Hello readers, I have something a little different for you this time. Now we all know the major cellphone service providers; AT&T, T- Mobile, Sprint, Verizon… but have you heard of Google’s own, Project Fi? You may not have, but that’s simply because it is still fairly unknown, and semi exclusive.
Earlier in 2015, Google had made announcements of its new service, Project Fi. I had heard about it at the time, and just kinda shrugged it off. Google is always pushing out something new. There were many skeptics on Google’s ability to be able to offer a cell phone service, but nonetheless, Google prevails and takes another win in my eyes with Fi.
As straightforward as I can be, Google is not using its own cellular towers, which was a question thousands asked. Heck I even wondered what they were up to.
Nope, they just partnered with Sprint and T Mobile to automatically connect you to the best of the two 4G LTE networks, wherever that may be. Let’s make an example. Say you live in Houston, TX: Sprint would have a faster, more powerful network (example). Now, you take a vacation to Washington. Google determines that T Mobiles network is faster and more powerful, it will automatically switch you over to that network. Cool, huh? There’s only one setback. Only 3 phones support Fi. Nexus 6, Nexus 5X, and Nexus 6P. Yep, the only phones that support the network are Google’s own. However, fear not. It is believed that more phones in the future will support Fi (definitely Google’s future handhelds), but we will see. Google designed the phones around Fi, and designed Fi around the phones. That’s why these phones are able to switch between CDMA and GSM.
You can check out Fi’s coverage map here.
Google’s service is set right at $20/month for the basics (Talk, text, and MMS). Then, $10 per GB of data/month. I chose to have only 1GB of data a month, so my bill is $30 a month and tax. If I end up going over my set data, the extra data is still only $10 per extra GB. The cool part, I don’t pay for data that’s unused! Google: “for example, if your data budget is 2GB and you use 1.265GB, you’ll get a $7.35 credit.”, towards your next months bill. So, no paying for unused data. You get approximately one cent for every MB unused.
As always, Google’s support is exceptional. They have even made a support group specifically tailored to Fi. What’s even better, the support is available full time, 24/7. You can chat online with them from your computer, send them an email, or call them up. Being that Project Fi is not overrun with customers, the wait times are very slim or simply non existent. When I checked out my bill the other day, I noticed I would owe close to $50 instead of my $30, and wondered why it was so much. I called support and the man I spoked to was very polite and friendly, and explained to me that the extra data you use on LAST months cycle, is charged on the next months cycle (you pay in advance for service). Support is 5/5. Well done Google. Excuse my own ignorance (chuckles awkwardly).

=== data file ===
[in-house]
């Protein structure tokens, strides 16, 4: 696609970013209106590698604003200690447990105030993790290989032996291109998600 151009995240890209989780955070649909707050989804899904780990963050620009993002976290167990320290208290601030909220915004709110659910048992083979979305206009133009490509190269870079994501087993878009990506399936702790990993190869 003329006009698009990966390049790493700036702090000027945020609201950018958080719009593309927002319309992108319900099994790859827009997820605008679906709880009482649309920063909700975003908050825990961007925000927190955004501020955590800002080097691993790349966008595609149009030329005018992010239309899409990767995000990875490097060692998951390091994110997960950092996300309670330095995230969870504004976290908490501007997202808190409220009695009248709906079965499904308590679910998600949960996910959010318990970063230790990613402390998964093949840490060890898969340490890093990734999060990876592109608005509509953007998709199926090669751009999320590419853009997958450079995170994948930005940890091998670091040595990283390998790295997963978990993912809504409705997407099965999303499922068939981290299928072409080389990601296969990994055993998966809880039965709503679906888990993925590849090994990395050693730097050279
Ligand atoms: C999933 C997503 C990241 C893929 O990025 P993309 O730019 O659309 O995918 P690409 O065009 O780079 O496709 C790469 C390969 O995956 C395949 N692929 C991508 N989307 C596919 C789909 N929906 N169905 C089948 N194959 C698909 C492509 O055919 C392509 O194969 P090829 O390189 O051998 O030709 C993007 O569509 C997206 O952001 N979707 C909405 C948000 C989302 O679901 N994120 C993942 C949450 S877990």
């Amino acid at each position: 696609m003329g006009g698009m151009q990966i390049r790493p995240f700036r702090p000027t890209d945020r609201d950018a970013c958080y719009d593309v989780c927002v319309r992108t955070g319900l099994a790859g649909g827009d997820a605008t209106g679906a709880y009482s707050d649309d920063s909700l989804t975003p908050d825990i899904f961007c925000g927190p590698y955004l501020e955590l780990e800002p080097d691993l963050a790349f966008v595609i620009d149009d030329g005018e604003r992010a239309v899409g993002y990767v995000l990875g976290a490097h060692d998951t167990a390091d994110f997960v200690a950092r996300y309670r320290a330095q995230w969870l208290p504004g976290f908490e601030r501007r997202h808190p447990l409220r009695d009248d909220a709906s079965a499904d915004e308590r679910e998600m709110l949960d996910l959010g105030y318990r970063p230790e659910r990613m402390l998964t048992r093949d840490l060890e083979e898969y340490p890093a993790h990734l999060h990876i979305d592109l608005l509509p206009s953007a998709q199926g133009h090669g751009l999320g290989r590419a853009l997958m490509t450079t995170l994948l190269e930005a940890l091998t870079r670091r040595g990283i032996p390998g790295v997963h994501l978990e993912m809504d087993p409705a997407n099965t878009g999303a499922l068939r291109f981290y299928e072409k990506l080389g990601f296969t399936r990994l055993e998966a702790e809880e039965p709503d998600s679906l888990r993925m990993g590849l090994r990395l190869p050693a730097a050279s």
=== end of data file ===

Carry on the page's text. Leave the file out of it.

The Project Fi app: Google designed a very simple, easily navigated app to companion your service. The app itself is your own personal customer representative. You can check and pay your bill, contact support directly, set alerts for bill pay, change your account settings, check your data usage, and more. It is very convenient and useful. Here are some in-app screenshots:
Transferring your number: One of the biggest concerns about transferring to a different provider is if you’re able to keep your number. Yes, Project Fi has that covered, and a rep will even assist you in doing so.
Bring your phone: If you already have a Nexus 6, Nexus 5X, or a Nexus 6P, you can bring it right over. Also, Google is offering $50 off the 5X or the 6P when you sign up for Project Fi. You have to be invited to join Fi, but you can request an invite. I requested my invite and received it by email a few days later, so there was no long wait time.
Wi-Fi Calling and texting: Whether you’re on your phone, your tablet, or even your Mac, if Hangouts is supported, you can text anyone. They’ll even receive it from your number. Google will automatically connect to your Wi-Fi and switch your calls and texts over to that. Google has already pre scanned thousand’s of Wi-Fi networks across the nation, and you’ll find yourself connecting to Wi-Fi without you ever scanning and hitting connect yourself. Now that’s sweet. I have had some issues with dropped calls when I’m switched over to Wi-Fi, but that’s more my internet provider than it is Google.
Needs some work
Google’s Project Fi is turning out to be a very solid, reliable service. However, there are a few kinks that need worked out.
Whenever Fi recognizes a Wi-Fi connection is lost during a call, it tries switching back over to cellular reception, but every time it has attempted this, I lose the call. It turns out to be frustrating, and it happens with every Wi-Fi I connect to, not just my own. Also,while connected through Wi-Fi, 2 out of 5 times, my texts fail. If you’re a heavy texter like myself, you’ll find yourself annoyed ever so often.
The bottom line
Google has schemed up something smart this time around. Fi will catch on, mark my words. It may be a while, but you will see its growth. Fi is cheap, straightforward, it has phenomenal service and support, it uses two providers, and its Google. Even though only three phones are supported, with future phones in the making, I almost believe that is Google’s intention. It is, in my eyes, kind of a gift to Google’s loyal customers and fans. Oh, and for Christmas, I received a present from Fi. A new USB Type C cable and Lego dock for my phone were sitting on my porch when I came home from work. Thanks Google, you da best. For a new service especially, they have definitely impressed me with the service and support I have received!
Head over to Google’s Project Fi FAQ’S for more information, and a place to get your invite. Peace out guys.